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  1. #11
    Gold Member
    Join Date
    Apr 2000
    Posts
    370
    Location
    northern calif.
    Tractor
    JD-970

    Default Re: Charging system problem, I think!

    Hoghead, it looks like both you and your neighbor are cooking your batteries through overcharging. You probably got a solid state voltage regulator, which means it is non-adjustable. You are down to two choice's. One, go to a larger pulley on alternator, this is not good for loads at idle. Also, this may or may not be practiable due all kinds of reasons. The easy way out is to limit alt current flow to battery but not to elec loads. Do this by inserting resistance downstream from where loads take off the alt to bat current line so that only the current continuing on to the battery goes through this added on resistor. Use a long piece of 14 gauge wire to get the current down from your 3.5a to a more sensible value. Then coil and tape the long wire. Or you can buy a heavy duty reostat (40 watts or better) and vary the current flow down to what you want. A old car heater blower motor switch may work here and would give you a number of different charge rate choices.
    If you are using an inductive amp meter (lays on the wire type) to get the 3.5a reading it is probably reading to low.
    Try putting in series a 0/10 amp digital meter at the battery terminals to get a true reading of what that alt is pumping into your battery. There is a good chance it my be higher then you think. Most trickle charges run from 1 to 3 amps but even that low amount may boil a small battery dry given enough time.

  2. #12
    Platinum Member
    Join Date
    Jan 2002
    Posts
    856
    Location
    South West Pa/Greene county
    Tractor
    Long/Landtrac360DTC

    Default Re: Charging system problem, I think!

    If you don't have access to a good ammeter, you can put a 0.1 ohm 50 watt resistor in series with the battery terminal, then measure the voltage across the resistor. You should read 100 milivolts per amp of current. This is much more accurate than a clamp on ammeter, especialy at low voltages.

    Hope this helps,

    Ed King

  3. #13

    Default Re: Charging system problem, I think!

    Hoghead, judging from where you are taking your readings you would be measuring "system current", I have'nt had a need to measure what the solenoid draws but I would'nt be suprised if it pulls 3.5 amps. By the way, initial engagement of that solenoid is pulled during starter engagement (that's why it has 3 wires, in case you were wondering). It needs the extra amperage tapped off of the starter to initially engage.
    Now you say "charge" never drops off. Try taking the reading directly off of the battery. Without looking at your wiring diagram, I'm going to say that the lead that comes off of the starter main power lead goes to the ignition switch (B terminal) when the key is switched to the run position battery power runs to the fuel solenoid, (but does not engage the solenoid, hold power only) completes the circuit from the DC output lead from the regulator back to the battery through the ignition switch. Completes the circuit for your lights, up to the light switch (if applicable) and makes power available for the starter solenoid, glow plugs and PTO clutch. Probably gets your hour meter turning as well. (which would be a very minor load, most likely miliamps). So anyway that is how the out put from the regulator (in the case of the Dynamo, rectifier/regulator) gets back to the battery as well as the other components in the system. Now that we've been talking about this a bit, I remember the Bobcat Jaguars with a Mitsubishi deisel had a ballast resistor installed. Now I wonder if Woods left this component out of the system. What do you think George? Have a ballast resistor between the starter lead and the B post of the ignition switch, could solve the problem? That would allow the regulator to take care of the system loads due to path of least resistence and any "overflow" would push past the resistor to get to the battery.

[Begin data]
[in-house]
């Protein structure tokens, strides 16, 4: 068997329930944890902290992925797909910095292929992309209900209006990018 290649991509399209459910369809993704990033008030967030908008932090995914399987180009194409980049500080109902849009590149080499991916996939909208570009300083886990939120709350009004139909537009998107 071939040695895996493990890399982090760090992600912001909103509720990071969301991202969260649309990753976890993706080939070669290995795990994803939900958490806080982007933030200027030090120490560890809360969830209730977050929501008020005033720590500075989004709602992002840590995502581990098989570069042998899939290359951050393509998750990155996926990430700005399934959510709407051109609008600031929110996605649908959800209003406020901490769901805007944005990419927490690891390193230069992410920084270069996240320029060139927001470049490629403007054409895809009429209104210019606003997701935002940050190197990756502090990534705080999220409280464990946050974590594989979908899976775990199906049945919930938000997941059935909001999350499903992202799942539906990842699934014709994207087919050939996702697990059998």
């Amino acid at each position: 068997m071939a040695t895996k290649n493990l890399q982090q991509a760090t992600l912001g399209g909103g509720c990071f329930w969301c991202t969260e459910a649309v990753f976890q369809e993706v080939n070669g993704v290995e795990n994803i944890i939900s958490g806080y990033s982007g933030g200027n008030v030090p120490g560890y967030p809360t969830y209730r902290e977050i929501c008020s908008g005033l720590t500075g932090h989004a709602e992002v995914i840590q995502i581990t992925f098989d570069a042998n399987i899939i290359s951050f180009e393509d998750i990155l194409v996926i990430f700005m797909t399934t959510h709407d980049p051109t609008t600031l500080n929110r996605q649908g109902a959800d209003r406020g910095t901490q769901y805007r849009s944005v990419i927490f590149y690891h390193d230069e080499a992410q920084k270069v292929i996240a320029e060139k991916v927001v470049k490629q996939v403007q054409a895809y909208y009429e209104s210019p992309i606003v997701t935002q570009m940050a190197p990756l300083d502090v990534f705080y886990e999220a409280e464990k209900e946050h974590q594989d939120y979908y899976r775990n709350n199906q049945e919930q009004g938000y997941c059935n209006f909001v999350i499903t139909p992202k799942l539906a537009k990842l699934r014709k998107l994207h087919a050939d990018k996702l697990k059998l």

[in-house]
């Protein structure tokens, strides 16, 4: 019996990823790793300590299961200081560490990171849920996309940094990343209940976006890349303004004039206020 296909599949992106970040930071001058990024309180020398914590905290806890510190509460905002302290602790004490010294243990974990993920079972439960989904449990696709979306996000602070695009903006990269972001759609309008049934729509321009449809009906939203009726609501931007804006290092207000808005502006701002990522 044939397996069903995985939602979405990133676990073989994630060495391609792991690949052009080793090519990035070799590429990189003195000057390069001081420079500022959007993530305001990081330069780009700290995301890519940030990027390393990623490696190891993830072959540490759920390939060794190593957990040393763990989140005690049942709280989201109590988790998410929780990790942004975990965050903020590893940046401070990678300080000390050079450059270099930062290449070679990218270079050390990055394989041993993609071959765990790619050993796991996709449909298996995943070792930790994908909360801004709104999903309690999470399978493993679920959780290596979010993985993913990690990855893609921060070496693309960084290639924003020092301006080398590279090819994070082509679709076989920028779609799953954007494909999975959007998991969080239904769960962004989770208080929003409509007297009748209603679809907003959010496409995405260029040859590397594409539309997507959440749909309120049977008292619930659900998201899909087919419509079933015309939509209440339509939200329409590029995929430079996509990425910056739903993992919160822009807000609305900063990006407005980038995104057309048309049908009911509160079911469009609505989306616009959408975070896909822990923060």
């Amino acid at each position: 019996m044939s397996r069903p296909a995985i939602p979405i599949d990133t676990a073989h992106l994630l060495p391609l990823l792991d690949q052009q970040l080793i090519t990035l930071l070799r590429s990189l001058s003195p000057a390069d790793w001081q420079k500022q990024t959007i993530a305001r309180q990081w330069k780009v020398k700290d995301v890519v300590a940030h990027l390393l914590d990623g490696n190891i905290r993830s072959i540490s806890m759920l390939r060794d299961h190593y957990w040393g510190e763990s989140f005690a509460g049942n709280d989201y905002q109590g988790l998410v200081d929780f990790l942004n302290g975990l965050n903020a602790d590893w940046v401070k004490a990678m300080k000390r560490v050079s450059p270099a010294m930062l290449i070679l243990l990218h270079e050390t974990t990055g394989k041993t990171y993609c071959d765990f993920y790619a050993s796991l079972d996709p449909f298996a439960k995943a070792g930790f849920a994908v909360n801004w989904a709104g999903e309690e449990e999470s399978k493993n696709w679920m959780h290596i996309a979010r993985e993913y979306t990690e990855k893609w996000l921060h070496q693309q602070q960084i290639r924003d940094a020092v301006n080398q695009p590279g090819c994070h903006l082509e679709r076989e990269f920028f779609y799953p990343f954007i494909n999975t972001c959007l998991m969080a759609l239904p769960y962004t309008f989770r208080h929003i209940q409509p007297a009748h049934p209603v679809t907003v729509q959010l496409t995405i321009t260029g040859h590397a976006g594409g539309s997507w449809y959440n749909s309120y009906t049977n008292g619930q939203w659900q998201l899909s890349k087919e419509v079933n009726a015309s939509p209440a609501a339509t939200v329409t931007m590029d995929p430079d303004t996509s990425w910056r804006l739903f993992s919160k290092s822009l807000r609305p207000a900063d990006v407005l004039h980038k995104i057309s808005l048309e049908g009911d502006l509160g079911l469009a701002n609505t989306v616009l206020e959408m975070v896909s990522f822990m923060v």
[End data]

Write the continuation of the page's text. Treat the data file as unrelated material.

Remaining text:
4. #14
    Gold Member
    Join Date
    Apr 2000
    Posts
    370
    Location
    northern calif.
    Tractor
    JD-970

    Default Re: Charging system problem, I think!

    Kubmech, you make some very good points. The current path you mentioned seems logical. I did not realize that this unit had that large an alternator. As you know every voltage regulator has a "sensor" tap or wire take goes directly to the battery to sense battery strength voltage. If this sensor wire to regulator has resistance between it and the battery then the VR will see a lower battery voltage then what really is the true battery voltage. The VR then thinks the battery is weak and sends a higher field current an thus a higher charge rate comes from alt to a battery that does not really need it. We are talking of only tenths of a volt here. Given the battery overcharge we are getting this may bare looking into. Also, resistance in the VR base ground will cause this problem as well. EG: if the VR base has .3v instead of 0v and the alt voltage is 14.3 then the VR unit sees 14.0v as the battery voltage charges higher then it should. Alum VR base to steel grounds are a real pain here. If circuit does not already have one, a 14 gauge wire from alt case to VR case is a good idea if you want the VR unit to see true alt voltage. This is especially true if the VR unit is mounted to the chassis instead of the engine block.